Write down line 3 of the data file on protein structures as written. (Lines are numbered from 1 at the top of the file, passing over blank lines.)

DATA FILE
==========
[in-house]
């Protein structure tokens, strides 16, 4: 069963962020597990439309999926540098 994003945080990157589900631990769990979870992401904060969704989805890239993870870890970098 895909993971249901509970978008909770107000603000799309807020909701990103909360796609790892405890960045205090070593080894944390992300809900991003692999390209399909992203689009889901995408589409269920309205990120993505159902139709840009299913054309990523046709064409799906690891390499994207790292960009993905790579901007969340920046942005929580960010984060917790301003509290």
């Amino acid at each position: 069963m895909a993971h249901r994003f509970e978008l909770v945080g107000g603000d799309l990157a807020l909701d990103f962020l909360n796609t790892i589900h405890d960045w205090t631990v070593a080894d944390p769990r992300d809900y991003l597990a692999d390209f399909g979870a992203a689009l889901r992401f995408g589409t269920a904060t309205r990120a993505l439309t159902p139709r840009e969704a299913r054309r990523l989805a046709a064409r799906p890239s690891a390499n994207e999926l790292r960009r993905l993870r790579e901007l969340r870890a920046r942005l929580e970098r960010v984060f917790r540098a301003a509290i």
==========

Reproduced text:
């Amino acid at each position: 069963m895909a993971h249901r994003f509970e978008l909770v945080g107000g603000d799309l990157a807020l909701d990103f962020l909360n796609t790892i589900h405890d960045w205090t631990v070593a080894d944390p769990r992300d809900y991003l597990a692999d390209f399909g979870a992203a689009l889901r992401f995408g589409t269920a904060t309205r990120a993505l439309t159902p139709r840009e969704a299913r054309r990523l989805a046709a064409r799906p890239s690891a390499n994207e999926l790292r960009r993905l993870r790579e901007l969340r870890a920046r942005l929580e970098r960010v984060f917790r540098a301003a509290i």